Many people think of pranayama as just breathing exercises. But actually, it is a lot more than that. The true definition of pranayama means to balance and gain control over the pranic body. Prana is manifested in living beings as breath, but Prana itself is not breath. It is the life force. It is the energy that runs through the whole earth, giving life. It is always moving, always dancing. This is the cycle of life and death. Even in your body right now Prana is moving in and out of your cells as old ones die and new ones are born.

Why should we gain influence over Prana? Because as Prana gets stuck in the body, it manifests as pain, stiffness or disease. In the mind, it can cause imbalances which can lead to depression, anxiety, and other mental health problems. People with depression can use pranayama to activate the mind; people with anxiety can use it to calm the mind. Any imbalance in the emotions, body or mind can be addressed with pranayama, and such it becomes one of the greatest forms of self-healing. Beyond healing the practice will center your being, and connect you with your breath to give you the tools to handle any situation. With the practice, you will notice a great shift in your asana (physical yoga) practice, your meditation practice and in your life.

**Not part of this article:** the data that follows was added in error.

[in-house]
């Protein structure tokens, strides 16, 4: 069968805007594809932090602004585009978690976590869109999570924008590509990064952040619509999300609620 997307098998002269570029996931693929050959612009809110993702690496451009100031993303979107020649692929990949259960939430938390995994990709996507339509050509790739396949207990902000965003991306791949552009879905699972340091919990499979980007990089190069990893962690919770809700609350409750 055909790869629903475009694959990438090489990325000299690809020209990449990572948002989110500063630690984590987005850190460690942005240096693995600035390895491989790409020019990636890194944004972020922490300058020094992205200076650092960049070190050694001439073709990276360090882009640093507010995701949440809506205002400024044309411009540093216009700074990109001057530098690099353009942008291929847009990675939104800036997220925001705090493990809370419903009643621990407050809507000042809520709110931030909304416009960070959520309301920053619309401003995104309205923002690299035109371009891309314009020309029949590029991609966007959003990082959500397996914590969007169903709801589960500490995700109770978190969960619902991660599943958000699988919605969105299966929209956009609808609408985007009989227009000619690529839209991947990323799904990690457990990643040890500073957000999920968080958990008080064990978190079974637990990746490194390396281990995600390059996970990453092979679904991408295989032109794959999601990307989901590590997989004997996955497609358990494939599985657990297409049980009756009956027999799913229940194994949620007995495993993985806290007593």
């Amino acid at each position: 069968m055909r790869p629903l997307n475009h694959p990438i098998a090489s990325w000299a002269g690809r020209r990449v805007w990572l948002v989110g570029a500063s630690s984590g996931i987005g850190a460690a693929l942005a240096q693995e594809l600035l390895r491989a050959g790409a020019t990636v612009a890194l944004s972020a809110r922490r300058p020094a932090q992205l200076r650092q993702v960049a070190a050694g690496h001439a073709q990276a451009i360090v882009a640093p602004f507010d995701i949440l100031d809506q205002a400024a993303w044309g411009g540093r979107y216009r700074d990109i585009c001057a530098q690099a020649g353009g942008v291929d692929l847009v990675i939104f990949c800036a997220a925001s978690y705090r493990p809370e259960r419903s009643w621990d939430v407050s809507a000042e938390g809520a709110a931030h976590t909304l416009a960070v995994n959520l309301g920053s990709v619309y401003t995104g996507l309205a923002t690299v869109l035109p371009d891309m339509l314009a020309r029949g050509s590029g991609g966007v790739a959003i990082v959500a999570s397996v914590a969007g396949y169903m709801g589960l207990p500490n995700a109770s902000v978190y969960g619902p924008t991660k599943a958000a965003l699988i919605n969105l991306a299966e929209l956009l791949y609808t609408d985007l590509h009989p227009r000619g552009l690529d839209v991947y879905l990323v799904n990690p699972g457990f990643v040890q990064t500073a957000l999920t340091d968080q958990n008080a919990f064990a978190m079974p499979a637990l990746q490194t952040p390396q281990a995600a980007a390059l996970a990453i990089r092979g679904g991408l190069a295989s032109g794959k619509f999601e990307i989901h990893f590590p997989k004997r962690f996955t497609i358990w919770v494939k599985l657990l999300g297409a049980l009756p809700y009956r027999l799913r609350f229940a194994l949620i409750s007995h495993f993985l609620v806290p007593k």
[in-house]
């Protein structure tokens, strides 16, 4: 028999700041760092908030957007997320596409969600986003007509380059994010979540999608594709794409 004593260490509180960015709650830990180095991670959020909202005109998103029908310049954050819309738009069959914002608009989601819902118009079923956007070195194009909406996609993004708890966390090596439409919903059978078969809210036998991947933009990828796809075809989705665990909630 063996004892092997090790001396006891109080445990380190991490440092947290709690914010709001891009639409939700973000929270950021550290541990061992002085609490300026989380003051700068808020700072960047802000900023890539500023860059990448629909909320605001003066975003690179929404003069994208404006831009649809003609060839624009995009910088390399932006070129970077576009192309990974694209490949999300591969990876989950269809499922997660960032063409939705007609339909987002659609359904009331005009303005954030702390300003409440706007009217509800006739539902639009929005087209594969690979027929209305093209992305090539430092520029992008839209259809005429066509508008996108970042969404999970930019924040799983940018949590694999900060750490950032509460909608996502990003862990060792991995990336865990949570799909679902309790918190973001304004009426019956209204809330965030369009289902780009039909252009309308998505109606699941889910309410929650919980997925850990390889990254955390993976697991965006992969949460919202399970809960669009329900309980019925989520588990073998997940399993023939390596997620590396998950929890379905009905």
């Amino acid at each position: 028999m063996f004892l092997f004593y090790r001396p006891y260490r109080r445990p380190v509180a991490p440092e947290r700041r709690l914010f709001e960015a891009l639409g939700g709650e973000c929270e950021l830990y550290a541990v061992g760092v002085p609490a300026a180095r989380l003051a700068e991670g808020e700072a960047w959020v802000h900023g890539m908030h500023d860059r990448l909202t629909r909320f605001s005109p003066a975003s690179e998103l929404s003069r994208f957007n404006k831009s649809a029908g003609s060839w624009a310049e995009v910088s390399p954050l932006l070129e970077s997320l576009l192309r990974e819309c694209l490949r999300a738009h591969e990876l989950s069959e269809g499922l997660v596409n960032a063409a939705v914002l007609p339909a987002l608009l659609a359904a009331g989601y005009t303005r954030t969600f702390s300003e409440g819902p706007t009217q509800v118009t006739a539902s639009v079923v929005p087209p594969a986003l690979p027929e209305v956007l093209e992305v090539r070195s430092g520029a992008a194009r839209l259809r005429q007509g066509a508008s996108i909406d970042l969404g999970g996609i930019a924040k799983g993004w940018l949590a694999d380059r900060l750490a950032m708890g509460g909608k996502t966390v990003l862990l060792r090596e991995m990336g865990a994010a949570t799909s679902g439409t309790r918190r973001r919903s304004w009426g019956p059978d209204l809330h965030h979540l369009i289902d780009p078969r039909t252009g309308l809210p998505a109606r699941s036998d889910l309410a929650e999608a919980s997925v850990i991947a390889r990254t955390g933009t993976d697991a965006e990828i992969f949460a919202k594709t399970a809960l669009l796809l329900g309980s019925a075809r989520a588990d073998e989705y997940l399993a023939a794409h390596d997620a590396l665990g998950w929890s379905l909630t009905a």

Pranayama is the fourth limb of yoga after the yams and niyams (yoga’s moral foundation) and  Hatha, yoga for the physical body. So if you have been practicing Hatha and you feel it is time to take your practice deeper, Pranayama would be the next step. In yoga, there is a concept of layers, or koshas, of the being, and each limb of yoga strengthens and balances one of the koshas. The first kosha is the physical body, with Hatha yoga. The second is the Prana body. So though most of the world is only practicing Hatha, the truth is the asanas are only the beginning of the journey of yoga. So if you’re ready to take your journey further, or if you’re just curious about the other layers, come and learn with us!

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